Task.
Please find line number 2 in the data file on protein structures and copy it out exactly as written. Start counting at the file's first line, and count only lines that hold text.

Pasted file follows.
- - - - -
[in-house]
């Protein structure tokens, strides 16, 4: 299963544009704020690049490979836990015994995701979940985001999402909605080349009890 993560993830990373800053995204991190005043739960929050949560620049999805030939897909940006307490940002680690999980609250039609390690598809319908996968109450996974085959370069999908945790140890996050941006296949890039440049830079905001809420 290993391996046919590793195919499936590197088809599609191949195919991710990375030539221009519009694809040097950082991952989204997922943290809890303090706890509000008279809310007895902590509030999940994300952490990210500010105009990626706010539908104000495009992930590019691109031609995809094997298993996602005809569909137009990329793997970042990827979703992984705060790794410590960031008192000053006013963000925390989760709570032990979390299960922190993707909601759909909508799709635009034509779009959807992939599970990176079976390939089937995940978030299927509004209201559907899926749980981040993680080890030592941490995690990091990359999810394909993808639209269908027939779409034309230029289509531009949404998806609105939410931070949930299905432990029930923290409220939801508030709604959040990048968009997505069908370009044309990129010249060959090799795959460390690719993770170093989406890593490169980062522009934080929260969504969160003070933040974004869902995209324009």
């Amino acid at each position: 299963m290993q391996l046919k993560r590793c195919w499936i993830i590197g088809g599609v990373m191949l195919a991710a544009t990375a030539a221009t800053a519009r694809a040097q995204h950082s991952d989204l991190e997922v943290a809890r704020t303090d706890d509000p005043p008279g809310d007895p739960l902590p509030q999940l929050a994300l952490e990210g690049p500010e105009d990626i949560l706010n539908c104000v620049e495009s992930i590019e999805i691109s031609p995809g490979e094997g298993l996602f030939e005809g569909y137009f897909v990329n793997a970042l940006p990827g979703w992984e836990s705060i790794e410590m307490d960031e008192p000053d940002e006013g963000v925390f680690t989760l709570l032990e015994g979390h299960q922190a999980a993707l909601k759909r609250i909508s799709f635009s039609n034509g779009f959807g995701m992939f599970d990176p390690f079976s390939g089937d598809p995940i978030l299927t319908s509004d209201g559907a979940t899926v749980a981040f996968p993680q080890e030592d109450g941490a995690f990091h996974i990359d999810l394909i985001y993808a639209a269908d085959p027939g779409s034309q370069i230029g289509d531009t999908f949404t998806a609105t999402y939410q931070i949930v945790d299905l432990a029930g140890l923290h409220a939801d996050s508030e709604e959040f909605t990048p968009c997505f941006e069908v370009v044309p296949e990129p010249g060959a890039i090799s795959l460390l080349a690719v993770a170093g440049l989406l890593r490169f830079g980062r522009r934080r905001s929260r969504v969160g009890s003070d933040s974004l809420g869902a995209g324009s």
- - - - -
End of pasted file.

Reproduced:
């Protein structure tokens, strides 16, 4: 299963544009704020690049490979836990015994995701979940985001999402909605080349009890 993560993830990373800053995204991190005043739960929050949560620049999805030939897909940006307490940002680690999980609250039609390690598809319908996968109450996974085959370069999908945790140890996050941006296949890039440049830079905001809420 290993391996046919590793195919499936590197088809599609191949195919991710990375030539221009519009694809040097950082991952989204997922943290809890303090706890509000008279809310007895902590509030999940994300952490990210500010105009990626706010539908104000495009992930590019691109031609995809094997298993996602005809569909137009990329793997970042990827979703992984705060790794410590960031008192000053006013963000925390989760709570032990979390299960922190993707909601759909909508799709635009034509779009959807992939599970990176079976390939089937995940978030299927509004209201559907899926749980981040993680080890030592941490995690990091990359999810394909993808639209269908027939779409034309230029289509531009949404998806609105939410931070949930299905432990029930923290409220939801508030709604959040990048968009997505069908370009044309990129010249060959090799795959460390690719993770170093989406890593490169980062522009934080929260969504969160003070933040974004869902995209324009």